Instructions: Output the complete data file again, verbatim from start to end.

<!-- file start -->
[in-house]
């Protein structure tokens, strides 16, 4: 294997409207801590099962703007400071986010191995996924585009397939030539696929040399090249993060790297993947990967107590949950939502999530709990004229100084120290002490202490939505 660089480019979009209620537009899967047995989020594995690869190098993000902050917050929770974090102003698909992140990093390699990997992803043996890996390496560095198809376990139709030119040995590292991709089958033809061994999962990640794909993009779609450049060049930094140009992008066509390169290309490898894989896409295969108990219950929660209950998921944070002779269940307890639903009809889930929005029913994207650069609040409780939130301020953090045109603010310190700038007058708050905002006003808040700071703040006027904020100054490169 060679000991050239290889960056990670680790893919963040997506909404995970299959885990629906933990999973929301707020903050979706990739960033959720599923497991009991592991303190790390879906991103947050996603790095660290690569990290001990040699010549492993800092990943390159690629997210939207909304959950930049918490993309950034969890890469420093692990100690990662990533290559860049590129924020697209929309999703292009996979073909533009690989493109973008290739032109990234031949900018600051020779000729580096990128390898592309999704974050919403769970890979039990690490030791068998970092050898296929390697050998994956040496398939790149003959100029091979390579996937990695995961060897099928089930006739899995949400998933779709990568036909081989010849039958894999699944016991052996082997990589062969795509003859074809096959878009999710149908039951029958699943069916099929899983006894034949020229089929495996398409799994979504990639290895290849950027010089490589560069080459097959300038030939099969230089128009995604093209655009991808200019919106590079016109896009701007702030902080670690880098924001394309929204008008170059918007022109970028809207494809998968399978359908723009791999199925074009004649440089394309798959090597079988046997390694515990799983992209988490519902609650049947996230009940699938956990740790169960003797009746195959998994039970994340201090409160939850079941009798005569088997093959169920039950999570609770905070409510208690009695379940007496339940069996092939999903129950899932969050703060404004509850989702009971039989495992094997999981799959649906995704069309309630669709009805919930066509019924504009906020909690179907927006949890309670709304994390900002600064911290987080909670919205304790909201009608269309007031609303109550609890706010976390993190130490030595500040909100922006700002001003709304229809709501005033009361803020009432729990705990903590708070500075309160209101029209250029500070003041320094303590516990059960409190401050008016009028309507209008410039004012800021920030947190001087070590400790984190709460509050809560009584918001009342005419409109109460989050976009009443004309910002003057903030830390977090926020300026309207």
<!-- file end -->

[in-house]
């Protein structure tokens, strides 16, 4: 294997409207801590099962703007400071986010191995996924585009397939030539696929040399090249993060790297993947990967107590949950939502999530709990004229100084120290002490202490939505 660089480019979009209620537009899967047995989020594995690869190098993000902050917050929770974090102003698909992140990093390699990997992803043996890996390496560095198809376990139709030119040995590292991709089958033809061994999962990640794909993009779609450049060049930094140009992008066509390169290309490898894989896409295969108990219950929660209950998921944070002779269940307890639903009809889930929005029913994207650069609040409780939130301020953090045109603010310190700038007058708050905002006003808040700071703040006027904020100054490169 060679000991050239290889960056990670680790893919963040997506909404995970299959885990629906933990999973929301707020903050979706990739960033959720599923497991009991592991303190790390879906991103947050996603790095660290690569990290001990040699010549492993800092990943390159690629997210939207909304959950930049918490993309950034969890890469420093692990100690990662990533290559860049590129924020697209929309999703292009996979073909533009690989493109973008290739032109990234031949900018600051020779000729580096990128390898592309999704974050919403769970890979039990690490030791068998970092050898296929390697050998994956040496398939790149003959100029091979390579996937990695995961060897099928089930006739899995949400998933779709990568036909081989010849039958894999699944016991052996082997990589062969795509003859074809096959878009999710149908039951029958699943069916099929899983006894034949020229089929495996398409799994979504990639290895290849950027010089490589560069080459097959300038030939099969230089128009995604093209655009991808200019919106590079016109896009701007702030902080670690880098924001394309929204008008170059918007022109970028809207494809998968399978359908723009791999199925074009004649440089394309798959090597079988046997390694515990799983992209988490519902609650049947996230009940699938956990740790169960003797009746195959998994039970994340201090409160939850079941009798005569088997093959169920039950999570609770905070409510208690009695379940007496339940069996092939999903129950899932969050703060404004509850989702009971039989495992094997999981799959649906995704069309309630669709009805919930066509019924504009906020909690179907927006949890309670709304994390900002600064911290987080909670919205304790909201009608269309007031609303109550609890706010976390993190130490030595500040909100922006700002001003709304229809709501005033009361803020009432729990705990903590708070500075309160209101029209250029500070003041320094303590516990059960409190401050008016009028309507209008410039004012800021920030947190001087070590400790984190709460509050809560009584918001009342005419409109109460989050976009009443004309910002003057903030830390977090926020300026309207």